Material for Thought

Back on the bike again.

I picked up Mike Davis' City of Quartz again this morning. It's been years since I last read the book (no, this isn't a post about the notes I left in the book) and reading parts of it this morning, a couple of things jumped out at me. The first was how much the book is a product of Davis' particular political positions and commitments. In itself, that isn't necessarily a bad thing; and Davis' insistence on reading Los Angeles against the grain is often illuminating. At the same time, having learned to be a bit more skeptical since my junior year of high school, Davis' arguments are often buttressed by little more than a selective reading of local papers.

All that said, the book is subtitled Excavating the Future of Los Angeles, which suggests, I suppose, a way of looking at the past to glean something about the future. The epigraph - Walter Benjamin again - suggests as much a mode of investigation (historical materialism) as a political ethic (again, the Left). What I want to pick up on, then, is Davis' attention to the material facts of the city.

What does the way in which roads are planned say about a civic vision? What do police stations and post offices and bike racks and metro stops say about public space in Los Angeles? How do the material facts of the city - its many materialities - constrain our social lives? What, Marx's line runs that we make history, just not in the circumstances of our own choosing.

So that said, if I'm thinking and writing from the perspective of one who bikes in Los Angeles and from the point of view of one who would like to see more people biking Los Angeles, to what extent do the city's material facts matter?

A recent piece in the LA Weekly pointed out the mounting pothole problem on Wilshire. The boulevard, for all of its former splendor, was never built to take the abuse it currently takes. In particular, the massive gleaming Metro Rapid buses are too heavy for the asphalt, resulting in gaping potholes. Besides the obvious problems those potholes present for bikers, there's the hazard to cars and, as the article goes on to suggest, the very buses that are exacerbating the problem.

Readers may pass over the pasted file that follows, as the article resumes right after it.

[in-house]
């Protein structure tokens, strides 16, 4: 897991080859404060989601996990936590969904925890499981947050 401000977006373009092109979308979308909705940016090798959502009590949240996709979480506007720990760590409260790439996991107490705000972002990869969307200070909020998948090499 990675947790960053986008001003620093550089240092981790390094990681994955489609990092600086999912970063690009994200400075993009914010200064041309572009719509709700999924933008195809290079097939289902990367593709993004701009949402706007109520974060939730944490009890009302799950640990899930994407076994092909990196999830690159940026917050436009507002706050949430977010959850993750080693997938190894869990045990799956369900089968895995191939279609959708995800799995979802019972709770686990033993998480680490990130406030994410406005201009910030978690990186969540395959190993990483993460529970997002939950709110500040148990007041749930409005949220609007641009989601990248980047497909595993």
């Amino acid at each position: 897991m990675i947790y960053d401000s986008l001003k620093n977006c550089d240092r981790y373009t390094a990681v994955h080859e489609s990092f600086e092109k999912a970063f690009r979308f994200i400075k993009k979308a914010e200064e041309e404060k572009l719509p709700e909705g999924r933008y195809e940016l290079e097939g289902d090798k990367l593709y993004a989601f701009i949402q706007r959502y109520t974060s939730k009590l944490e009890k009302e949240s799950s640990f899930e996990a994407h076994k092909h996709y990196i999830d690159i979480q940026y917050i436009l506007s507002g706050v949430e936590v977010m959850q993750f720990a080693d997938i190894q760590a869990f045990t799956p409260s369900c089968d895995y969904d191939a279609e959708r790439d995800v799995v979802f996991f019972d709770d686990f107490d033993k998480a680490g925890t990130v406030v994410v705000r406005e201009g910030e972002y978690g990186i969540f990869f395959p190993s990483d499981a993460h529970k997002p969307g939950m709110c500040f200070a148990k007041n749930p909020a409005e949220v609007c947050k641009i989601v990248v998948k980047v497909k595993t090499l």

My point, as far as I have one, is that the material facts of Los Angeles seem to argue against more buses. The roads just can't take it (having biked 3rd for a brief stretch, which doesn't even have a Rapid Line, I know 3rd is going to pot as well). Broadly, there have been two modes of transportation in Los Angeles: The light rail lines that were instrumental in the city's first waves of growth and the private automobiles that followed. What's fascinating, of course, is the fact that much of the infrastructure built to facilitate movement by car is built upon or otherwise over the infrastructure originally laid for the light rail system.

Thus my question: If we are going to think beyond the automobile - if that's even a possibility in Los Angeles - how is one going to establish the infrastructure? In some sense, light rail proponents have it easy, insofar as they can argue that the planned light rail lines are simply recovering an earlier Los Angeles (think, for example, the nostalgia behind some of the Bringing Back Broadway movement). The challenge of arguing for bicycling in the city is that there is little to no existing infrastructure to which people can return.

But if the city is to build or otherwise encourage the development of new cycling-specific infrastructure, on what terms and to what end? Is the goal cycling-specific lanes and bike paths without vehicular access? Or is the goal to figure out how cyclists and drivers will be able to share what already exists? To be honest, it's not an either/or question, but I think there's a discussion that needs to happen between the two sides.

BikinginLA raised a great question a little more than a week ago. Writing about the smooth new bike lane that runs on Santa Monica Blvd. from Sepulveda before abruptly cutting out on entering Beverly Hills, he wondered how someone could have conceivably planned something that senseless. It's a great point, but the one thing I have to return - having only biked that section once, last week, during rush hour - is that the road is still usable. It's crowded, to be sure, but it's smooth and seemed wide enough (the ride is here). In spite of that disappearing lane, I'd still ride down Santa Monica Blvd. again.

So in this debate about advocacy, what's needed? I'm not exactly sure, but I've been turning over in my head some questions about ethics. There's a Cyclist's Bill of Rights, which is a great step. But I wonder if there's a need for the cycling community to come together and talk about the ethics of bike riding: There are a lot of things that one can do on a bike (roll the red, pedestrian crosswalks, burn a stop sign, so on), but thinking about my relationship to the cars I share the road with, there are certain things I don't want to do because I know if I were driving in a car, I'd be pissed as hell.

A lot for me to think about on my next ride.


Anonymous said…
Good food for thought, as always.

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